Music lessons are available to individuals or groups, and the school has successful Junior and Senior Orchestras, Junior and Senior Choirs, a gospel choir, a barbershop group and a swing band.

In 2005, City held its first ever drama festival; a fortnight of productions and workshops. Sports are another strength at City, with clubs, teams and squads in abundance. City encourages girls to take up sports they have never done before and push them when necessary. The Gym and Dance display which is held every other year shows parents, relatives and friends the girls' talents and gives the girls a chance to "shine". The school has a swimming pool, a lecture theatre, two netball/tennis courts, a drama studio, an all weather playing field and an indoor gym with climbing wall, as well as a gym complete with exercise equipment such as treadmills and weights. Debating is another popular activity, with a weekly club and participation in public speaking events such as Model United Nations and European Youth Parliament.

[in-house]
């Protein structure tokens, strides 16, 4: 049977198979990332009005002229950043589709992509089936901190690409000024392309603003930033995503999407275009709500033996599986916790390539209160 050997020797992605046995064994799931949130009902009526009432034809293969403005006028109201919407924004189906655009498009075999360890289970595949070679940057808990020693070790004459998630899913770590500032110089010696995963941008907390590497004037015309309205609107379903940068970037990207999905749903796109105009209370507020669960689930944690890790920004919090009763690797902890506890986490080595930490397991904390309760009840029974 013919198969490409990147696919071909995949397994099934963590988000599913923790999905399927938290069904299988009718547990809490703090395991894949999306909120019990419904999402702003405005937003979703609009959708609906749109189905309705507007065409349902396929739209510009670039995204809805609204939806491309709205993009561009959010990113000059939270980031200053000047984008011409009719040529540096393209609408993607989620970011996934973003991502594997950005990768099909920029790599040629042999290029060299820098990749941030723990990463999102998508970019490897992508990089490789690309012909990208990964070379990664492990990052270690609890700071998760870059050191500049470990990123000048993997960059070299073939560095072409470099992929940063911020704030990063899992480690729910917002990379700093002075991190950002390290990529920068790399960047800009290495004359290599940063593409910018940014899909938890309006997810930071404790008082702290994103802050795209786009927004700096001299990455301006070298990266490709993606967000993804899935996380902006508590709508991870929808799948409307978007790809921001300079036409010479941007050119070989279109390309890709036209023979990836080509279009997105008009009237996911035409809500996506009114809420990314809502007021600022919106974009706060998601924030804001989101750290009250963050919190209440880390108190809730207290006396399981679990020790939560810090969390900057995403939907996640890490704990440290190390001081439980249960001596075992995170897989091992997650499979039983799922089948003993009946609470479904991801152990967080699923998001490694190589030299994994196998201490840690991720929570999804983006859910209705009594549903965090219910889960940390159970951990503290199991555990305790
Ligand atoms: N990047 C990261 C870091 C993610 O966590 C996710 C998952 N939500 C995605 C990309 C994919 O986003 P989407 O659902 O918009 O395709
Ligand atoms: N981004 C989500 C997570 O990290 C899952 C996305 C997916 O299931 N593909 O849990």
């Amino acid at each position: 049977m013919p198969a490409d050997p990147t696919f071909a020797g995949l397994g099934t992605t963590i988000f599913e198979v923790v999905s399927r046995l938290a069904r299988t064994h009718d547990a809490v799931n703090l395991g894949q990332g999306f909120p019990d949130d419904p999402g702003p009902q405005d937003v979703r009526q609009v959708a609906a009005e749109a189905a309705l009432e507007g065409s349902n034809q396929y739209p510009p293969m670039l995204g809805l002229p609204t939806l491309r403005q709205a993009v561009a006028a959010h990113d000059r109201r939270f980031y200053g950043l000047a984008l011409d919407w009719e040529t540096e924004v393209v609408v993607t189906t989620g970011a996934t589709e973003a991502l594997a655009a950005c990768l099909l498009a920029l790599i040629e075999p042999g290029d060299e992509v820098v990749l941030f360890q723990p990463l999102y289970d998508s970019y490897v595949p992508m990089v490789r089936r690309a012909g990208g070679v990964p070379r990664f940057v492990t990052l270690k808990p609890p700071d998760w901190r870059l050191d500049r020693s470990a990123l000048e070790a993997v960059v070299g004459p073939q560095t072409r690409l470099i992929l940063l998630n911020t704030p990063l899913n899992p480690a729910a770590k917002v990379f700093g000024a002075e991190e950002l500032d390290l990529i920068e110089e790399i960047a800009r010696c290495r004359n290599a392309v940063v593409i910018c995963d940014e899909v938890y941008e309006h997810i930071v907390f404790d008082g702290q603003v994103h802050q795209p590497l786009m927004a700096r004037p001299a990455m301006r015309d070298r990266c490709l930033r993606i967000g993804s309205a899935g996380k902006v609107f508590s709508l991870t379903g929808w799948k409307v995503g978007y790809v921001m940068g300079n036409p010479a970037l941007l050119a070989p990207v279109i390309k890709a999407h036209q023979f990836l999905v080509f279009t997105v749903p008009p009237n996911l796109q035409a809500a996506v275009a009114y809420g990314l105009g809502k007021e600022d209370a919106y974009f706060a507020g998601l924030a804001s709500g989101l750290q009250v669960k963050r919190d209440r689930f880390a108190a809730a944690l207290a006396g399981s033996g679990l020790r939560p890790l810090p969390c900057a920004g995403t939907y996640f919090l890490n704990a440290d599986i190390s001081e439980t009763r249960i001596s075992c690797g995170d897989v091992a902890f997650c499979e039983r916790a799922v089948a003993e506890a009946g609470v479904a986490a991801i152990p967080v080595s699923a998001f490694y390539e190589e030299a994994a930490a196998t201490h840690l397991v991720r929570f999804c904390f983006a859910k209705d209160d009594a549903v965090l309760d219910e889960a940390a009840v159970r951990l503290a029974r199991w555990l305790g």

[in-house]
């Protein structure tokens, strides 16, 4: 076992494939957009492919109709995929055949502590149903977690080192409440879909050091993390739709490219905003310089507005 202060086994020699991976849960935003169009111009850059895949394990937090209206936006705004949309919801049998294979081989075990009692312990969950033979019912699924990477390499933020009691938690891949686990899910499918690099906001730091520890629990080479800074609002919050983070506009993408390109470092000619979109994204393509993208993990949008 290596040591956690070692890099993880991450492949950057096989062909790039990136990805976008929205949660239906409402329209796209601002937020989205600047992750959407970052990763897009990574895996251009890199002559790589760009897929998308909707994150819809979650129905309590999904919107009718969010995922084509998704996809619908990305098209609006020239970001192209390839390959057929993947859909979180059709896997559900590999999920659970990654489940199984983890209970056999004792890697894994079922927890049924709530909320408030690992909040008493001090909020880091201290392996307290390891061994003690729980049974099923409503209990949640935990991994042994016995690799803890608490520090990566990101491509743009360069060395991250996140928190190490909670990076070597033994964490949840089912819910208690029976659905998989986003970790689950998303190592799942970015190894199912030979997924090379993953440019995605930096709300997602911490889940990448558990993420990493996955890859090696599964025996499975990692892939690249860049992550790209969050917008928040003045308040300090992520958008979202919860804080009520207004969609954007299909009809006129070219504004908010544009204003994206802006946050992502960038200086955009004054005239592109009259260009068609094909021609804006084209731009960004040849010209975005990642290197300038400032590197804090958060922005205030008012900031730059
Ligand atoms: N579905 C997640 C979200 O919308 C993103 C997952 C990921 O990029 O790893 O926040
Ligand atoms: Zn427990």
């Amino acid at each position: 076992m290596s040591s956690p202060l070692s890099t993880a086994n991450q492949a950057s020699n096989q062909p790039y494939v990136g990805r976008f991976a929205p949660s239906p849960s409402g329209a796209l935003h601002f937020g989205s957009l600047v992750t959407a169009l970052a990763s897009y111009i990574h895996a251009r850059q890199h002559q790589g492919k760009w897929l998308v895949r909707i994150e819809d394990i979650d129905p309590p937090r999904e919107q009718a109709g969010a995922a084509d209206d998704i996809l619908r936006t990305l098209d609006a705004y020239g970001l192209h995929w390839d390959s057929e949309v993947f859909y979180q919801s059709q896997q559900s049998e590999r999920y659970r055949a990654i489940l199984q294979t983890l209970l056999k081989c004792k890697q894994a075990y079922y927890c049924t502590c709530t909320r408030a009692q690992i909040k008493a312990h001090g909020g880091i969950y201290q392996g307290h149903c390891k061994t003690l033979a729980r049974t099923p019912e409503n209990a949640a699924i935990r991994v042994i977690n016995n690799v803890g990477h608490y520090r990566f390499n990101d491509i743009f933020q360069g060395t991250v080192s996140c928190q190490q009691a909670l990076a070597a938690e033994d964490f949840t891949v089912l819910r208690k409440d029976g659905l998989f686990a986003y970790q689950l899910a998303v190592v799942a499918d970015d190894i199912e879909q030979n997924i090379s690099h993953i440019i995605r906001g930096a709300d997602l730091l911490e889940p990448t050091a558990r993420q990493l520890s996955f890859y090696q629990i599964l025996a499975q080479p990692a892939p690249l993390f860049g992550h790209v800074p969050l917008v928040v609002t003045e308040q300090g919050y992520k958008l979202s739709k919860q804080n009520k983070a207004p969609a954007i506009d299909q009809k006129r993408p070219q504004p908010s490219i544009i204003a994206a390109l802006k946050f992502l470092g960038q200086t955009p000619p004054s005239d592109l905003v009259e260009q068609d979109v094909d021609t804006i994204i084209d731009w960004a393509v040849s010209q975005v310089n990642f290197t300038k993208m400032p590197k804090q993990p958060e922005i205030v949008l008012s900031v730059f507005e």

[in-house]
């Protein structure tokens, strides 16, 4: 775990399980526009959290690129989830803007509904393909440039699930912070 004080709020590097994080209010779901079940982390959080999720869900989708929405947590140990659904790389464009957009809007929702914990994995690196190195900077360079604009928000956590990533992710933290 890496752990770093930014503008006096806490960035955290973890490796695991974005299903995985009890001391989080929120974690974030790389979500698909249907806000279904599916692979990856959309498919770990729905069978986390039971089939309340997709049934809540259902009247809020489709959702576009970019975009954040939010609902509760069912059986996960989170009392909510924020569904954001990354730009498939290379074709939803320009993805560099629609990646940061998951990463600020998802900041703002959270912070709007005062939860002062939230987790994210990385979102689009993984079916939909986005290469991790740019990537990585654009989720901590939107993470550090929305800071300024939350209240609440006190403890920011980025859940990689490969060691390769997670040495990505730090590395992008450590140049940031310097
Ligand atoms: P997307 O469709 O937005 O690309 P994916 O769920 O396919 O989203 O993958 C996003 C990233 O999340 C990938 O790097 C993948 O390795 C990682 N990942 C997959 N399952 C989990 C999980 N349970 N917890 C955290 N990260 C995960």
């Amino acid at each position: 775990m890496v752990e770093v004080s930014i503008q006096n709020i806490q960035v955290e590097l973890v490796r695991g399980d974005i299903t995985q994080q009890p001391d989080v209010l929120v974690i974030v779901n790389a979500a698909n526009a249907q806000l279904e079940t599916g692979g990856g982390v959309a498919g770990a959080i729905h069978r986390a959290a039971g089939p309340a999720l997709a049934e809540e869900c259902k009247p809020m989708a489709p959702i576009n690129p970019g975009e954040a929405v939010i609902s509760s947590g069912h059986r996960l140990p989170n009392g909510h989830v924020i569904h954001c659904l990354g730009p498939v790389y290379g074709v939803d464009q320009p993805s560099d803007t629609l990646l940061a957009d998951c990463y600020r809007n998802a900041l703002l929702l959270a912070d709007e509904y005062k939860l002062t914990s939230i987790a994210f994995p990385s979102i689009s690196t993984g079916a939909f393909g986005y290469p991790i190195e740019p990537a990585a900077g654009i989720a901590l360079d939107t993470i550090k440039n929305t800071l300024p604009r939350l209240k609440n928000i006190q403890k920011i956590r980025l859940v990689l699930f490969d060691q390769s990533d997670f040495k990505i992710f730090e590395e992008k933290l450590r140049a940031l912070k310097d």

Trips and visits are common, and City girls are offered language exchanges to France, Spain, Germany and China, as well as other travelling opportunities through schemes such as World Challenge, which has seen girls go recently to Venezuela. Duke of Edinburgh Award expeditions have been confined to the UK since 2001, when student Amelia Ward was killed whilst abseiling on a Duke of Edinburgh trip in South Africa.

The school team won the Kids' Lit Quiz in 2010 at the world final in Edinburgh.[3]

Pastoral[edit]

The school is secular, yet has mildly Christian traditions, with twice weekly hymns and an annual Carol Service in the neighbouring St Giles' Church. There is a weekly Jewish assembly, as well as a Jewish Society, an Asian Society, an Oriental Society and an African-Caribbean Society.

The House System[edit]

City has a relatively new house system which consists of four houses. Each girl is allocated a house when they enter the school. There is a variety of inter-House competition, including drama, music, quiz and at Sports Day. The School encourages good natured competition.